After Saturday’s tragic shooting in Tucson, some have pointed the finger at inflammatory political rhetoric.
Many singled out Sarah Palin’s now-infamous “Don’t Retreat, Instead – RELOAD!” tweet and her ‘Crosshairs’ campaign map, which included Congresswoman Gabrielle Giffords’ district, as a sign that some politicians have gone too far in stoking vitriol against their political opponents. (Since the shooting, Palin reportedly emphasized in an e-mail that she “hates violence.”) Others reject any connection between the shooter, who does not appear to espouse any coherent ideology, and our current political climate.
What are the ethical and moral implications of incendiary political language?
Within hours of 22-year-old old Jared Loughner’s attempted murder of Rep. Gabrielle Giffords in which 19 people were shot, six people killed –including a federal judge and a 9-year-old girl– the predictable narratives were all in place.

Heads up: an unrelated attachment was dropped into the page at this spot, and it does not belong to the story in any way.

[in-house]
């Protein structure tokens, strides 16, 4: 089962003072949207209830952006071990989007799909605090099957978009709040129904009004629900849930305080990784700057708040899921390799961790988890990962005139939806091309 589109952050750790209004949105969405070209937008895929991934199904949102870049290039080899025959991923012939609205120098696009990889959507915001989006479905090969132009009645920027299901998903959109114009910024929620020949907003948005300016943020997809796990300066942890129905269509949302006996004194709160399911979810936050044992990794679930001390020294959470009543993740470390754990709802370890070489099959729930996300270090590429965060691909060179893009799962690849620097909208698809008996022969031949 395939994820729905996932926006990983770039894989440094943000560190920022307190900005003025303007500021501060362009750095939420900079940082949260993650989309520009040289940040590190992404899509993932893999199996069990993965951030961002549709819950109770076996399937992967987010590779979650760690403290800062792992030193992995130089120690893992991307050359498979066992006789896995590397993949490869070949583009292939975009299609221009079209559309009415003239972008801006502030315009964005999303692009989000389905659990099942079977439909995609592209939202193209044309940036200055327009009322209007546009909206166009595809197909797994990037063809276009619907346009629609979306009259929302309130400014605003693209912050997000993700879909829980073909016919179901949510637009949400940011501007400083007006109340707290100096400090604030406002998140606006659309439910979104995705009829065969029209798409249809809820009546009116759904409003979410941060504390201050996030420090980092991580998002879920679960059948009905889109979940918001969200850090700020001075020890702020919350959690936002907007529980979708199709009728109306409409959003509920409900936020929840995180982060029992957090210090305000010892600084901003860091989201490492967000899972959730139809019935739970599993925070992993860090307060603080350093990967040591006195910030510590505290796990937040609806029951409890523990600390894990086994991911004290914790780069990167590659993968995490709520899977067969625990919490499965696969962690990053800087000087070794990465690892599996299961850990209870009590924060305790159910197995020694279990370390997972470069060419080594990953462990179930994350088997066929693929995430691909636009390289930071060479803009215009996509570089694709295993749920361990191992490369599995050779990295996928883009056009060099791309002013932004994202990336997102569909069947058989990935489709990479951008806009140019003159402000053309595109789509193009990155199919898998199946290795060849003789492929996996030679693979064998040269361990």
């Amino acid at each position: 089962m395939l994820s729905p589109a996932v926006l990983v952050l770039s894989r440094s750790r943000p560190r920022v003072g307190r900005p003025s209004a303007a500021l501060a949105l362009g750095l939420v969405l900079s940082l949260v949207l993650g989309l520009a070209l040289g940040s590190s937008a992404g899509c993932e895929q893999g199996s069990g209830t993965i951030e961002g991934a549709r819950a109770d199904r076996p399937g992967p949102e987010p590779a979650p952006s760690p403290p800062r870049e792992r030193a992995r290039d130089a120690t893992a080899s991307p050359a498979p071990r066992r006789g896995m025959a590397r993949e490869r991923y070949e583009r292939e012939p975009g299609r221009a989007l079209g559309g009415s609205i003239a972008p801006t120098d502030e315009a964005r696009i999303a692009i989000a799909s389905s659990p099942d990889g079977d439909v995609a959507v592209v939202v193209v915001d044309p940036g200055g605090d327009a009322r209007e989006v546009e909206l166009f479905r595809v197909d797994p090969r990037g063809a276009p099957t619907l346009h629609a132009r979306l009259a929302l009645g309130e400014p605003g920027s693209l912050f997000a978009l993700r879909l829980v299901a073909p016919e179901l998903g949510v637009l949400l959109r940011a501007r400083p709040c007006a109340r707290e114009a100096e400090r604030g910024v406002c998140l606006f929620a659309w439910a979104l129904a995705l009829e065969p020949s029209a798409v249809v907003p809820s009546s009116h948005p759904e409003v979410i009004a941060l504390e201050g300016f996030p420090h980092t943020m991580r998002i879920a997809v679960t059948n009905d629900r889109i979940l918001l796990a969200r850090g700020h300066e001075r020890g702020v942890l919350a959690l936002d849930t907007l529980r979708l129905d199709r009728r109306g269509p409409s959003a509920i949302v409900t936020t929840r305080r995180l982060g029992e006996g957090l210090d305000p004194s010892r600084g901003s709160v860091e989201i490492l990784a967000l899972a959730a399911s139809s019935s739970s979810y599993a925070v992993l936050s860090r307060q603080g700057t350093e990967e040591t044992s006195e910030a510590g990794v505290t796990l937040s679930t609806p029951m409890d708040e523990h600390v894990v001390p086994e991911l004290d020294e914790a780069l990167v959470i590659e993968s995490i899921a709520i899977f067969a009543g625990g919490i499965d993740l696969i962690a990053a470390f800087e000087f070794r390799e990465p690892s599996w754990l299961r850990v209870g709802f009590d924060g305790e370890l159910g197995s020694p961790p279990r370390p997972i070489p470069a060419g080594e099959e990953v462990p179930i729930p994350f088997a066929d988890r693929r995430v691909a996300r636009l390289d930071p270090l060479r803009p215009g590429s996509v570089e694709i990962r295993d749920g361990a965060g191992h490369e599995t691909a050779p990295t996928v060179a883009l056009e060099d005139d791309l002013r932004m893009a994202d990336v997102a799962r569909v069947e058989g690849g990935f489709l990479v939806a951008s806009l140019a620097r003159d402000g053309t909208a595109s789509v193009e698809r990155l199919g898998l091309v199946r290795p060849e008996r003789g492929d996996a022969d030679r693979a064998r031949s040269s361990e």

First, we had politicians on all sides expressing their appropriate horror, condolences and prayers in somber, measured, non-partisan tones. Then we had right- and left-wing pundits on cable, radio and the blogosphere using the tragedy (even as they were denying doing so) for political advantage, even as Giffords remained in surgery and we knew nothing about the alleged gunman. From the left came the expected attacks on the tea party, especially for its role in Arizona’s heated immigration battles, the accusations that the militarist-laced rhetoric of Palin, Beck, Hannity, Limbaugh, O’Reilly and Bachmann created the environment of hate that fostered this violence, and the claim blaming the tragedy on the lack of any serious gun control in Arizona. Like clockwork came the response from the right arguing that the left was shamelessly using the tragedy to score points, was just as guilty of inflammatory rhetoric and that simplistic cause-effect analysis linking heated rhetoric to a crazy person massacring people, was irresponsible if not itself incendiary. So, not surprisingly, the very climate of hate each side accused the other of causing was exacerbated by their comments.